THE ACE KEFFORD STAND-For Your Love/Gravy Booby Jam U.K. Atlantic 584260 1969
Here at Anorak Thing one of our all time heroes is the cool as *uck looking, blonde haired, sharp dressing, soulful singing, fancy footed killer bass playing gent known as Chris "Ace" Kefford. Starting out with Move lead vocalist Carl Wayne in Carl Wayne & The Vikings the two joined forces with other Brummie musicians to form The Move (see August 13, 2009 entry). By the time of The Move's fourth U.K. top ten "Fire Brigade" in March 1968 Ace was experiencing what we would call a complete mental breakdown from drugs, the pressures of rock n' roll and being in a band where he did not get along. It was quoted in several article and interviews that Ace (in the words of Carl Wayne to Brian Matthews on a BBC session) "never got along with the others". It was also stated in a more recent Roy Wood interview that rhythm guitarist Trevor Burton "hated Ace". By April 1968 he was out of the band (not before writing "William Chalker's Time Machine" for fellow Brummie's The Lemon Tree, Parlophone R 5671 which was produced by Amen Corner's Andy Fairweather-Low and Ace's nemesis in The Move, Trevor Burton). His place on bass was taken, ironically, by Trevor Burton, who to this day still performs with drummer Bev Bevan as The Move.
Ace Kefford 1966
Ace wasted little time getting back in the game, which is surprising given his mental state at the time. But he was back in the studio with help of the Move's arranger Tony Visconti working on an LP (which would not see the light of day until 2003) which he eventually abandoned. In 1969 he put together The Ace Kefford Stand with himself fronting the band and Dave Ball-guitar, brother Dennis Ball-bass and Cozy Powell-drums. In March of 1969 the band made their debut with what would be their one off single on Atlantic.
Forget The Yardbird's version of "For Your Love". The Stand's version bears little resemblance to it. It's lethargic, a bit drawn out at just under 6 minutes long and Ace's Stevie Winwood-eque soulful voice sounds a bit strained at times. The whole thing reminds me if the way the Vanilla Fudge bludgeoned "You Keep Me Hangin' On", in fact it would seem that the later is sort of a blueprint for this. But it's the B-side we're here for folks. "Gravy Booby Jam" (originally titled "Groovy Booby Jam") is without a doubt one of the most sincere British 60's Hendrix tributes/pastiches around. Ace and Trevor Burton sported some frightening perms in '67-'68 and The Move had toured the U.K. on an insane late '67 package tour with Hendrix (and Amen Corner, The Nice, The Pink Floyd, The Eire Apparent and The Outer Limits, how's that for a kick ass bill!). Ace was, like many U.K. musicians at the time, was suitably impressed by the Man from Cafe Wha. The wah-wah infused dirge that is "Gravy Booby Jam" is a masterpiece. It's pretty heavy but not too over the top and Ace's voice is in top form on this one, buried amidst the wash of funky jamming (the guitar solo reminds me a lot of Mick Ronson's solo on David Bowie's "Width Of A Circle" which would appear the following year, coincidence?). Ace at several points sings "I've lost my head again...", eerie as mental illness and drug abuse would rear their ugly faces in his life and spell the end of his musical career not too long after this single. Predictably the record went nowhere and the Ace Kefford Stand were no more. Ace had one more single up his sleeve in the form of Big Bertha featuring Ace Kefford who released "This World's An Apple"(written by John Bromley) b/w the previously released "Gravy Booby Jam" on (U.K.) Atlantic 584298 which hit the streets in October 1969 before Ace vanished into the underworld of drugs, depression and suicide attempts. Luckily Ace cleaned himself up by the early 90's and is still with us today.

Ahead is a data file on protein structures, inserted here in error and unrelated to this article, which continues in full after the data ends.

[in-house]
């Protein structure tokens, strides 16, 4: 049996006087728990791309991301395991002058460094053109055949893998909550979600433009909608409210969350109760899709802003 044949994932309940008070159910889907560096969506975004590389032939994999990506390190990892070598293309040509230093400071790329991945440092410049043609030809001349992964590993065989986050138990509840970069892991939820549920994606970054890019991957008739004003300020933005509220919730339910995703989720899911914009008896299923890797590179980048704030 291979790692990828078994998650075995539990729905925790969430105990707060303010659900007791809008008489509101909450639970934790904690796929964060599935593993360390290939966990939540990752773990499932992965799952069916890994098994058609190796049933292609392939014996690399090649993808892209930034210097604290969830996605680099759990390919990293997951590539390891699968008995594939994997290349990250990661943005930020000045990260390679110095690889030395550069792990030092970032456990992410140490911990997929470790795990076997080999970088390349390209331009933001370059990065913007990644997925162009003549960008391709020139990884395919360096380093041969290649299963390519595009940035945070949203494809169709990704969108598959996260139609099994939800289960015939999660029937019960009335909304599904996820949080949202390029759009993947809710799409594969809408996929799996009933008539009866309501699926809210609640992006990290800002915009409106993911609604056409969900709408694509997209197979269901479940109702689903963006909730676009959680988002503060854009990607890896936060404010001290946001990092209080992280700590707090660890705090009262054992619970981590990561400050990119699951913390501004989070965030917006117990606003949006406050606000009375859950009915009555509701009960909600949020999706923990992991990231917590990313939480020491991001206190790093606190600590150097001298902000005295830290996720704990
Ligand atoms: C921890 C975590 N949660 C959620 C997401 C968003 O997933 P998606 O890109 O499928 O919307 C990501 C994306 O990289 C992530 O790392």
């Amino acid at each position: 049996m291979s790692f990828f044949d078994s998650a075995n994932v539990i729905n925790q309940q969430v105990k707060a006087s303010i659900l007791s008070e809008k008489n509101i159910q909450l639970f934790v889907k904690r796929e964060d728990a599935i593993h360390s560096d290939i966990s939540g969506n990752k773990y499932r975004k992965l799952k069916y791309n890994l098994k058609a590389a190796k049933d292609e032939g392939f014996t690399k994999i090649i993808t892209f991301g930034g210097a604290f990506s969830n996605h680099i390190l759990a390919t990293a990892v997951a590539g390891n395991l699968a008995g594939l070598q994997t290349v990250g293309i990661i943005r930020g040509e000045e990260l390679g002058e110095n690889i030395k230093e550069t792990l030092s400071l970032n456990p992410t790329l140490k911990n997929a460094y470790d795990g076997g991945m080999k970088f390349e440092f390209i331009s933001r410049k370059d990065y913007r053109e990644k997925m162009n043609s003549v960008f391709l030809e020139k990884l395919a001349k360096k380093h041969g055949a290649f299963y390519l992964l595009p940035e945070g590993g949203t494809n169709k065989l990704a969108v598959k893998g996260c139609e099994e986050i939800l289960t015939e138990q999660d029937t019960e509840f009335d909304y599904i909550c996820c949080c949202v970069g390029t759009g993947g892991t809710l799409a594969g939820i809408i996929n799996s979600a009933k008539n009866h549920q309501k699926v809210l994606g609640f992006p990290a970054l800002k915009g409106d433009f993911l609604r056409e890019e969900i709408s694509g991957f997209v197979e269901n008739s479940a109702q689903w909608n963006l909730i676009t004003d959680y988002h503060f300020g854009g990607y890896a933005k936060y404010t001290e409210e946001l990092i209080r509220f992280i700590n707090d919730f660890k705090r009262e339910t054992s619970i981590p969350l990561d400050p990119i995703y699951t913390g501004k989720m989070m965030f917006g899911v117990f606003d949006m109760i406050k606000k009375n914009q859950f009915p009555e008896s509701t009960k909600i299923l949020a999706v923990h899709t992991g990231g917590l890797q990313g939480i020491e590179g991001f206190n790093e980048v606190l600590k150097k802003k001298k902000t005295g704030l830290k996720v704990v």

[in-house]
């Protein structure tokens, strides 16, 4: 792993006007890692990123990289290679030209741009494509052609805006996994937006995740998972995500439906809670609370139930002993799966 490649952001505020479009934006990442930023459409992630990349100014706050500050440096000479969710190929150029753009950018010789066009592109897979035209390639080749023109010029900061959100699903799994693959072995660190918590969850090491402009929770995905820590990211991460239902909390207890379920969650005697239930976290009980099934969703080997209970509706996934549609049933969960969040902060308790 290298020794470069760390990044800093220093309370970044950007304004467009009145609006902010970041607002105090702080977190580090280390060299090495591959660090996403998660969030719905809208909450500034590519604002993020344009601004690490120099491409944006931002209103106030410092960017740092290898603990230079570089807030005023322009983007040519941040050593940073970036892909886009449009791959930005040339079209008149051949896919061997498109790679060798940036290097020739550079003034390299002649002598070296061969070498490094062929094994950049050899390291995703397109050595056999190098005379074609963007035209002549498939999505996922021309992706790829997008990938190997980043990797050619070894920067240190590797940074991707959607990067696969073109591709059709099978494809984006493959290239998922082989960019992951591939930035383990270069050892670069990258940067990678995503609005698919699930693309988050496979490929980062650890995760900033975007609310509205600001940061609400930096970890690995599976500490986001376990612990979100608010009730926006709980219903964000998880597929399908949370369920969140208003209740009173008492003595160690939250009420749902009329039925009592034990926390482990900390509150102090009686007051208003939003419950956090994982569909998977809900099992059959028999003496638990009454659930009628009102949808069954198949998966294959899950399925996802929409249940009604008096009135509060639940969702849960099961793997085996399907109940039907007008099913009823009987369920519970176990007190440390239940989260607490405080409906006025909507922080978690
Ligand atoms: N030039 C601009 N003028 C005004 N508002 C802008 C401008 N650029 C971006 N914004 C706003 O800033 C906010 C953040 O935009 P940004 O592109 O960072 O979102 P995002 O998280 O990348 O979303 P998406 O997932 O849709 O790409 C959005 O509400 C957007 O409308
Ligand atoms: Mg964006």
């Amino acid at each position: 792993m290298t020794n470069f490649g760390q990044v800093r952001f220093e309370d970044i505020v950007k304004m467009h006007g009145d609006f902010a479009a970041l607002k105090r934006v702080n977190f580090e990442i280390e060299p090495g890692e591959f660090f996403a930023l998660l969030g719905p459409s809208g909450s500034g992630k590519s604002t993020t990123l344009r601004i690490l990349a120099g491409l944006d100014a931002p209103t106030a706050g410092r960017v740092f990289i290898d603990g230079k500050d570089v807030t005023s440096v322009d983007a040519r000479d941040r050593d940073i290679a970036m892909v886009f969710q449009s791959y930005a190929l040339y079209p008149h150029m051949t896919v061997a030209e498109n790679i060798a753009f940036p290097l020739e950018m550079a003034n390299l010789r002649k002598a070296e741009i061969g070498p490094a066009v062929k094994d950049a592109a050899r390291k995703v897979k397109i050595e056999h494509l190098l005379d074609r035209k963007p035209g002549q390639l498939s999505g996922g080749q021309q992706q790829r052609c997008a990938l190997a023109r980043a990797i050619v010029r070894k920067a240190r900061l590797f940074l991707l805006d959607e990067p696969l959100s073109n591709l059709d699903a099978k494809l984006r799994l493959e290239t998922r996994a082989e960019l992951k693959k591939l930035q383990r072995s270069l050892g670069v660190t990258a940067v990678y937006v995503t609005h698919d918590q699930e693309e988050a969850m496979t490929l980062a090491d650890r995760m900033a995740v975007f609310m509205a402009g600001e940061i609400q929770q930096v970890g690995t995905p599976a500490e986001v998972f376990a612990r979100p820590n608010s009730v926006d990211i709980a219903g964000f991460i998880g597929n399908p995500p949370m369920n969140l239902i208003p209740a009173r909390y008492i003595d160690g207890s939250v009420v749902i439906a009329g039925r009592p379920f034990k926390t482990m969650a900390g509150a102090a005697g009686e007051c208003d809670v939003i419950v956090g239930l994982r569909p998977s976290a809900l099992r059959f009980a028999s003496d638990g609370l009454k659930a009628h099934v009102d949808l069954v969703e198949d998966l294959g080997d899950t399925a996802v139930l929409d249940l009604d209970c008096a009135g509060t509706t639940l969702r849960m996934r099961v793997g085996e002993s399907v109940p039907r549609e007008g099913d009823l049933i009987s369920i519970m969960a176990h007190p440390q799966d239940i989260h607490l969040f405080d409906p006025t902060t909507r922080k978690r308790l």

The Ace Kefford Stand 1969
Both tracks have been reissued on the CD release of his unreleased "solo" LP titled "Ace the Face".
Hear "For Your Love":
Hear "Gravy Booby Jam":